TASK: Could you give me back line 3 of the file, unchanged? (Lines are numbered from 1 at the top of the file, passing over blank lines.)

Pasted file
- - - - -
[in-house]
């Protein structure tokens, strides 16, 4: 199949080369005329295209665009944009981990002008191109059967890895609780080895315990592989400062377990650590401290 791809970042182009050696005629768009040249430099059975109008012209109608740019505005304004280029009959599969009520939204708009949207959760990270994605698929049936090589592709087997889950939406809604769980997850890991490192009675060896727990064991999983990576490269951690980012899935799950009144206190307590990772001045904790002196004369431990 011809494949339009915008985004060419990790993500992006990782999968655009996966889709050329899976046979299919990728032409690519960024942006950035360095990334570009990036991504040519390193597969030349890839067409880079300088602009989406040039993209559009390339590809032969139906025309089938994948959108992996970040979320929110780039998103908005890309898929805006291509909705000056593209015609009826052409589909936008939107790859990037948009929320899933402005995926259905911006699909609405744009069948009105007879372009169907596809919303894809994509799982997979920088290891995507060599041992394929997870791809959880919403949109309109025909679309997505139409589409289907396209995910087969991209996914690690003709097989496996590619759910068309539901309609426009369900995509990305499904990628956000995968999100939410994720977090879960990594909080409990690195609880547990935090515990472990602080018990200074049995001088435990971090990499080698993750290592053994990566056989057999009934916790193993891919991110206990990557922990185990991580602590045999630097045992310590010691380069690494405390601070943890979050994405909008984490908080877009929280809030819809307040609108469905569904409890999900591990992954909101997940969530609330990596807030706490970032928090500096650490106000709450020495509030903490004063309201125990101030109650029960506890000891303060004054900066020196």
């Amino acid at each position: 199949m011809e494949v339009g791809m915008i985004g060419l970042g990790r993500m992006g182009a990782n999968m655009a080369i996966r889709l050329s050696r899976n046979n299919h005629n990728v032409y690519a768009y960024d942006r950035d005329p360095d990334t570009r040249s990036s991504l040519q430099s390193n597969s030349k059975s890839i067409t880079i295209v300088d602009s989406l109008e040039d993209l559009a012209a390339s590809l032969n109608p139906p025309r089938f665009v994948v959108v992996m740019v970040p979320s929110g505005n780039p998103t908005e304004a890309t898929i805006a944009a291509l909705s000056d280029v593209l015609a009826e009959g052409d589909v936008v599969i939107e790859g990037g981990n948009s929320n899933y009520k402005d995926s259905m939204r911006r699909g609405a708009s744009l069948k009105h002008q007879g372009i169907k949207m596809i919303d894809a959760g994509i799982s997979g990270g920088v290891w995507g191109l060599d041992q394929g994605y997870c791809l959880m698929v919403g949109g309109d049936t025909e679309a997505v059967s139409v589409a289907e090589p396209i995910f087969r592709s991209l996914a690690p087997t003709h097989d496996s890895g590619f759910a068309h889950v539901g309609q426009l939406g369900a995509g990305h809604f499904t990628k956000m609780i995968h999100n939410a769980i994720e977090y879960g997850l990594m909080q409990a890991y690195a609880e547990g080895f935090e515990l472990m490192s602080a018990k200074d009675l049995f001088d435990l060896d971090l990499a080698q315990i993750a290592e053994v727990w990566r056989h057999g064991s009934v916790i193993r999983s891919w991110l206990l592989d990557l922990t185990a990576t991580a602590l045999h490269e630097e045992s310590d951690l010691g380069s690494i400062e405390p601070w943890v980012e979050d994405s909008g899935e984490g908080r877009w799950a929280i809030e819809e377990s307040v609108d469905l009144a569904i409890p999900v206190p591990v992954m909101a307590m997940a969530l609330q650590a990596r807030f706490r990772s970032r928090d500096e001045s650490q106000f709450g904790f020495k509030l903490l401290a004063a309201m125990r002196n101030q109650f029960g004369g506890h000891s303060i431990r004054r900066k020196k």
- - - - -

């Amino acid at each position: 199949m011809e494949v339009g791809m915008i985004g060419l970042g990790r993500m992006g182009a990782n999968m655009a080369i996966r889709l050329s050696r899976n046979n299919h005629n990728v032409y690519a768009y960024d942006r950035d005329p360095d990334t570009r040249s990036s991504l040519q430099s390193n597969s030349k059975s890839i067409t880079i295209v300088d602009s989406l109008e040039d993209l559009a012209a390339s590809l032969n109608p139906p025309r089938f665009v994948v959108v992996m740019v970040p979320s929110g505005n780039p998103t908005e304004a890309t898929i805006a944009a291509l909705s000056d280029v593209l015609a009826e009959g052409d589909v936008v599969i939107e790859g990037g981990n948009s929320n899933y009520k402005d995926s259905m939204r911006r699909g609405a708009s744009l069948k009105h002008q007879g372009i169907k949207m596809i919303d894809a959760g994509i799982s997979g990270g920088v290891w995507g191109l060599d041992q394929g994605y997870c791809l959880m698929v919403g949109g309109d049936t025909e679309a997505v059967s139409v589409a289907e090589p396209i995910f087969r592709s991209l996914a690690p087997t003709h097989d496996s890895g590619f759910a068309h889950v539901g309609q426009l939406g369900a995509g990305h809604f499904t990628k956000m609780i995968h999100n939410a769980i994720e977090y879960g997850l990594m909080q409990a890991y690195a609880e547990g080895f935090e515990l472990m490192s602080a018990k200074d009675l049995f001088d435990l060896d971090l990499a080698q315990i993750a290592e053994v727990w990566r056989h057999g064991s009934v916790i193993r999983s891919w991110l206990l592989d990557l922990t185990a990576t991580a602590l045999h490269e630097e045992s310590d951690l010691g380069s690494i400062e405390p601070w943890v980012e979050d994405s909008g899935e984490g908080r877009w799950a929280i809030e819809e377990s307040v609108d469905l009144a569904i409890p999900v206190p591990v992954m909101a307590m997940a969530l609330q650590a990596r807030f706490r990772s970032r928090d500096e001045s650490q106000f709450g904790f020495k509030l903490l401290a004063a309201m125990r002196n101030q109650f029960g004369g506890h000891s303060i431990r004054r900066k020196k």